Property investors who choose to use their property for short-term stays or leave it vacant are under the supervision of the regulators. The Victorian Government’s recent Housing Statement declared Australia’s first short-stay property tax. The additional tax will come into effect from 1 January 2025 and is expected to produce $70 million-plus annually. The short-stay levy will be set at 7.5% of the short-stay accommodation platforms’ revenue – thus a few days in Melbourne at $850 will cost an additional $63.75 will result in $913.75.
As per the statement, there are over 36,000 short-stay accommodation places with nearly half of these in regional Victoria. Over 29,000 of those places are entire homes. Airbnb’s ANZ Country Manager Susan Wheeldon says that less than 1% of the total housing stock is made up of short-term rentals in Victoria. Acute housing issues resided long before the founding of Airbnb, and targeting these properties can’t be considered a long-term solution.
Property investors are now supported for an onslaught of the same taxes at either the local government or state government. For Victorian investment property owners, this exists after a temporary land tax surcharge from the 2024 land tax year and for those leaving a property vacant, an increase to the absentee owner surcharge cost to 4% from 2% including a reduction in the tax-free threshold to $50,000 from $300,000 (for non-trust absentee owners).
Some local government taxes on Airbnb-style accommodation will be eliminated after the new tax comes into effect. Some councils already apply a surcharge on short-stay accommodation. For example, Brisbane City Council applied a 50% rate surcharge on properties listed for short-term rental for over 60 days a year in their 2022-23 budget, only to maximise it to 65% in 2023-24.
What Happens Overseas?
On an international level, bed taxes in some form are not uncommon but it is unusual to keep it separate form of tourist accommodation from another as the Victorian Government has decided to do. Also, unusual is the 7.5% rate – many local taxes on short-stay accommodation are in the 5% range. In British Columbia, the Underused Housing Tax – a 1% tax on the ownership of underused or vacant housing introduced from January 1, 2022 – has been credited with increasing the rental stock by up to 20,000 properties.
New York came up with new rules in September 2023 while taking the alternative route to free up rental stock that restricts Airbnb-style accommodation options. Hosts are required to register with the city if they provide accommodation for under 30 consecutive days. With the new rules, the host needs to reside in the property permanently – entire properties will not be available – and, only two guests are permitted. The platforms can monitor and compliance with the new rules.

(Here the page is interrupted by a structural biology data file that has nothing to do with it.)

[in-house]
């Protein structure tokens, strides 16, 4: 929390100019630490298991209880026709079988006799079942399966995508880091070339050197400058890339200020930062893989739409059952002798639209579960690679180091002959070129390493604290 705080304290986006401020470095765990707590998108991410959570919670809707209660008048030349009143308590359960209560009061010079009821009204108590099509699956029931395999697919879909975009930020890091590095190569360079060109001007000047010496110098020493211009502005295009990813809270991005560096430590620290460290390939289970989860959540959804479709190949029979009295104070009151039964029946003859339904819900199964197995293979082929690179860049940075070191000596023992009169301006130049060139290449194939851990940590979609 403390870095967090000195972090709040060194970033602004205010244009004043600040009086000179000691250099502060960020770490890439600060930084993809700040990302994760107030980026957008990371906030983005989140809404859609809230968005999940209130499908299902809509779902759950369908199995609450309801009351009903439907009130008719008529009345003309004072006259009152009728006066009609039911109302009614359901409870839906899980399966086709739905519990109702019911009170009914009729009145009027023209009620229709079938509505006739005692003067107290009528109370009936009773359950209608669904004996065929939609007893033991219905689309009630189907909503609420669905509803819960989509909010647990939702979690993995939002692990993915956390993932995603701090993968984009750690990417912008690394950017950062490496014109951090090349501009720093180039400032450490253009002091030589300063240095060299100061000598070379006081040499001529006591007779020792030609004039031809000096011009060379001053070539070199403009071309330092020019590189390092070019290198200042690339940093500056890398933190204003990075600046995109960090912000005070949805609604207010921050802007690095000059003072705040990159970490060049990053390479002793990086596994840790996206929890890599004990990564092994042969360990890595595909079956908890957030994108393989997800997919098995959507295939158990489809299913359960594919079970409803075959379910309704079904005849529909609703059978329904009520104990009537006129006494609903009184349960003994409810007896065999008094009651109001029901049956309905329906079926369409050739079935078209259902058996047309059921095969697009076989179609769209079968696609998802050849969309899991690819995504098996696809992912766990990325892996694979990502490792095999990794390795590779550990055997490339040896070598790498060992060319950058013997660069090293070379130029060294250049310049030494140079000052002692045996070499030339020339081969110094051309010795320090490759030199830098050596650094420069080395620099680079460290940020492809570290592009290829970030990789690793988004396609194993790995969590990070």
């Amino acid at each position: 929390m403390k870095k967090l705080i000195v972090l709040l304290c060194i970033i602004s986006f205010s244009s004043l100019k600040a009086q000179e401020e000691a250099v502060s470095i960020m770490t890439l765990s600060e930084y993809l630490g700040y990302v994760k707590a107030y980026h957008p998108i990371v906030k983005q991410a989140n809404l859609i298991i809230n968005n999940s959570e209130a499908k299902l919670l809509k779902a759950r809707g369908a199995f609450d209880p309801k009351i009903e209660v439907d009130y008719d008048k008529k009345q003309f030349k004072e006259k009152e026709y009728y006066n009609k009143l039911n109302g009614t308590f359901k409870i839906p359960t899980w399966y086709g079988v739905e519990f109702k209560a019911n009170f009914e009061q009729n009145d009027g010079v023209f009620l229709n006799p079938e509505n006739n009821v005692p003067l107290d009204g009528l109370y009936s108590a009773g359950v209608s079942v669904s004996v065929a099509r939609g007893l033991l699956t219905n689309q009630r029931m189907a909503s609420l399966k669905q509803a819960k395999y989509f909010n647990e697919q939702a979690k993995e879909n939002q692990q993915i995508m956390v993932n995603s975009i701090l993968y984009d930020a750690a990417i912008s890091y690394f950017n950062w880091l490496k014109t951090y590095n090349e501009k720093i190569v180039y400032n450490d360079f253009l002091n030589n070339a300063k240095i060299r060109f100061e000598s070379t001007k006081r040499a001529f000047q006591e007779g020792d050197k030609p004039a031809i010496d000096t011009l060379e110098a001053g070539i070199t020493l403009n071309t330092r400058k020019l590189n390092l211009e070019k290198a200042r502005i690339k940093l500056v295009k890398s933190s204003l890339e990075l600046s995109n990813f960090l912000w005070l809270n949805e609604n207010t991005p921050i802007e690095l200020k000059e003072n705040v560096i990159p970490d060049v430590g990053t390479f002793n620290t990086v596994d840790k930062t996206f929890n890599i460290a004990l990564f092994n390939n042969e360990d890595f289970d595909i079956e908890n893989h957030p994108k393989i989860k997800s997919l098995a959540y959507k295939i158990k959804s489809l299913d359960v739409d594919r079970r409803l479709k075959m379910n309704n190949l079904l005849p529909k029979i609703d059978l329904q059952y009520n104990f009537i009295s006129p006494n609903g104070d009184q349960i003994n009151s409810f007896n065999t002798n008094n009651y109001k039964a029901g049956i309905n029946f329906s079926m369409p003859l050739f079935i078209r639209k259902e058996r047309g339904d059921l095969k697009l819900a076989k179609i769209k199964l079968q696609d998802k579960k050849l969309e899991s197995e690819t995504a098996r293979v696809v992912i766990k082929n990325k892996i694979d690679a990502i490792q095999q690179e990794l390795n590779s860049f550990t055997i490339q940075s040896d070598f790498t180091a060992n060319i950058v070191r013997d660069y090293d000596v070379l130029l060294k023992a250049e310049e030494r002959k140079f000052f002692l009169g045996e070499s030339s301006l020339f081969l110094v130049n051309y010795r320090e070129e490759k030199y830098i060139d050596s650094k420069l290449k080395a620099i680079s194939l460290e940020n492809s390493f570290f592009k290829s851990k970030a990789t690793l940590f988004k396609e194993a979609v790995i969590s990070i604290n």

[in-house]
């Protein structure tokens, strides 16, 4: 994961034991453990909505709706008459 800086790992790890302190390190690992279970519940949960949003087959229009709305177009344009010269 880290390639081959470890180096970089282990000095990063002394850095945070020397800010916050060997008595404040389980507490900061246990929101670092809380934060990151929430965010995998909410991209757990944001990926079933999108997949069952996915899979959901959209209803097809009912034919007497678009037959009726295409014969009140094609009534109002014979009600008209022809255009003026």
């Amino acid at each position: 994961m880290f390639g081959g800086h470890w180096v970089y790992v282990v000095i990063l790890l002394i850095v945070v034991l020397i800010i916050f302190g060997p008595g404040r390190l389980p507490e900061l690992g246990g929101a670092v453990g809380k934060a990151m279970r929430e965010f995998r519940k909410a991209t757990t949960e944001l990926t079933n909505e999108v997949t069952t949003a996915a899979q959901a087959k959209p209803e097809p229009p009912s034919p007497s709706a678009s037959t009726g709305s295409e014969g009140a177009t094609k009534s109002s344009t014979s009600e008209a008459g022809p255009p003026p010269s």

New York is not alone in controlling the rise of short-term rentals. San Francisco, Paris, and Amsterdam limit the number of days in a year an entire residence can be listed – between 30 & 90 days.
Do Restrictions on Airbnb Create Rental Stock?
As per Professor Nicole Gurran, from the University of Sydney’s School of Architecture, Design and Planning, if Australia really wants to control short-term rentals to solve the long-term rental crisis of Australia, then more is required to be done. As compared to most of the global regulation of the short-term rental market, Australia is extremely ‘light touch’. The overall goal is to promote the tourist economy.
While this might be right 5 years ago when the rental market was in better condition and long-term housing needs focused on inner city areas, the current crisis needs a new approach. Regulations need to be customised to the conditions of local housing markets, instead of the one-size-fits-all approach that is used today, Professor Gurran says.
In a 2017 study, Professor Peter Phibbus and Professor Gurran found that Airbnb used 7% of stock in one Sydney municipality. So, where is all this going? It is likely that governments will take advantage of the lucrative short-term rental market, but the specific regulations will depend on the individual states and territories. These regulations will aim to prevent private gain from short-term rentals at the expense of long-term accommodation supply.
30% Tax on Super Earnings Above $3m
Recently, the Treasury released draft legislation that will increase the tax rate on superannuation balances above $3 million from 15% to 30% starting from July 1, 2025. This is the final step before the legislation is introduced into Parliament and becomes a reality. The draft legislation has not changed much from the Government’s original announcement.
The proposed calculation for the tax rate aims to capture the growth in the total super balance over the financial year, including contributions and withdrawals. This calculation method considers both realised and unrealised gains and allows negative earnings to be carried forward and offset against future years.
The ATO will calculate the tax on earnings. TSBs over $3m will be examined for the first time on 30 June 2026 with the first notice of assessment expected to be sent to those affected in the 2026-27 financial year. From a planning standpoint, those with superannuation balances near to or beyond $3 million should investigate the implications for their position – there is no one-size-fits-all solution here, and what is appropriate for you will depend on your situation. Even with the additional tax, superannuation remains a tax-efficient vehicle.